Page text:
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Pension contributions: understanding tax relief


According to a recent report in the Daily Telegraph , hundreds of thousands of higher earners have failed to claim more than £1bn in pension tax breaks over the past five years.

While pension savers receive tax relief on the money they put into their retirement pots at the same rate as the pay income tax, those who pay the higher 40% and 45% rates must apply for extra relief by filling out an annual tax return. However, analysis shows that three in four higher-rate taxpayers failed to do this between 2016 and 2021.

What is pension tax relief?

Pension saving is an excellent way to reduce taxes, as all the money you pay into a pension qualifies for tax relief. Pension contributions are free of income tax, and the government pays tax relief on pension contributions to encourage saving for retirement. This means that your pension provider can claim tax back from HMRC and add that amount to each contribution you make, providing an instant boost to your savings and helping the fund to grow faster than other kinds of investment.

How much tax relief can you get?

If you're a basic-rate taxpayer, you'll get 20% tax relief, which means every pound you pay becomes £1.25. Receiving 20% tax relief is the equivalent of having a 25% boost to every contribution you make into your pension. If you're a higher-rate taxpayer, you'll get 40% tax relief, and additional-rate taxpayers get 45% tax relief. However, this additional tax relief isn't delivered automatically.

Claiming your extra tax relief

The basic 20% tax relief will be added to each contribution, but if you're a higher or additional rate taxpayer, you'll have to claim back your extra tax relief via your tax return. If you earn over £50,270, you can claim an extra 25% back on your pension contributions. It's important to know how much you can pay into a pension and still receive tax relief. There is a cap on how much you can contribute to a pension in a single year, and also a limit to the total size of all your pension pots over a lifetime. If you exceed these limits, you'll have to pay additional tax charges.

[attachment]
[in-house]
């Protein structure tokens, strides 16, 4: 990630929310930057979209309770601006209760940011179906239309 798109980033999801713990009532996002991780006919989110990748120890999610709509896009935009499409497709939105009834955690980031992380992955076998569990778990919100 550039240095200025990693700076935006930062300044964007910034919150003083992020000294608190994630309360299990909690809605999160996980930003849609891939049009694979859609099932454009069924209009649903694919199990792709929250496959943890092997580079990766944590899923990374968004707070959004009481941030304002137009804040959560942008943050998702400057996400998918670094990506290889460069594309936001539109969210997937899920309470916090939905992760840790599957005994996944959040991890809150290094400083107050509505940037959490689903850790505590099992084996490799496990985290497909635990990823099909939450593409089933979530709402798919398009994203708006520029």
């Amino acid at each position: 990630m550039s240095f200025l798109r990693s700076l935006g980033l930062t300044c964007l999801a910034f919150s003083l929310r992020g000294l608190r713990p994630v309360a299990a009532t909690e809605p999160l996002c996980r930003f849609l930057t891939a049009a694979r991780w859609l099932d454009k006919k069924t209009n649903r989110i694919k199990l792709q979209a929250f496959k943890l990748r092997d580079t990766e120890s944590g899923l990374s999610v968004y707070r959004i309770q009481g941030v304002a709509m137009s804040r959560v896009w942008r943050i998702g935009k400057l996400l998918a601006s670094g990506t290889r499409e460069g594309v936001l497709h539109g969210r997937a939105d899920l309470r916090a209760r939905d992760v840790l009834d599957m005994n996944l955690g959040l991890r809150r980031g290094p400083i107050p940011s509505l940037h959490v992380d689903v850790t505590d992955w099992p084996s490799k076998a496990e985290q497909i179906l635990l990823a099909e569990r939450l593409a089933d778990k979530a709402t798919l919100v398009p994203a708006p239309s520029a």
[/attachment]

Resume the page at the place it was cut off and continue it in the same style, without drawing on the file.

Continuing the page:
Reducing taxable income with pension contributions

Another way to reduce your taxable income with pension contributions is by using a salary sacrifice scheme. In this kind of scheme, your employer agrees to make additional pension contributions on your behalf in exchange for reducing your salary by a certain amount. This saves on National Insurance contributions, so you can potentially get a higher pension contribution than you could have afforded yourself from your salary. It can also have the effect of reducing your salary to a lower tax band. If you're earning over £50,000 a year, you will be considered a higher rate income tax payer, though you can claim back higher-rate tax relief on pension contributions above that threshold.

Tax relief on pension contributions is a real help when it comes to saving for retirement. It provides an instant boost to your savings and helps the fund to grow faster than other kinds of investment. At the same time, it's crucial to understand your allowances and limits so that you don't contribute too much and end up paying tax charges. If you're a higher-rate taxpayer, don't forget to claim back your extra tax relief on pension contributions. Whatever your situation, talk to our RLFS financial advisers to make sure you're benefitting as much as possible from pension tax relief.

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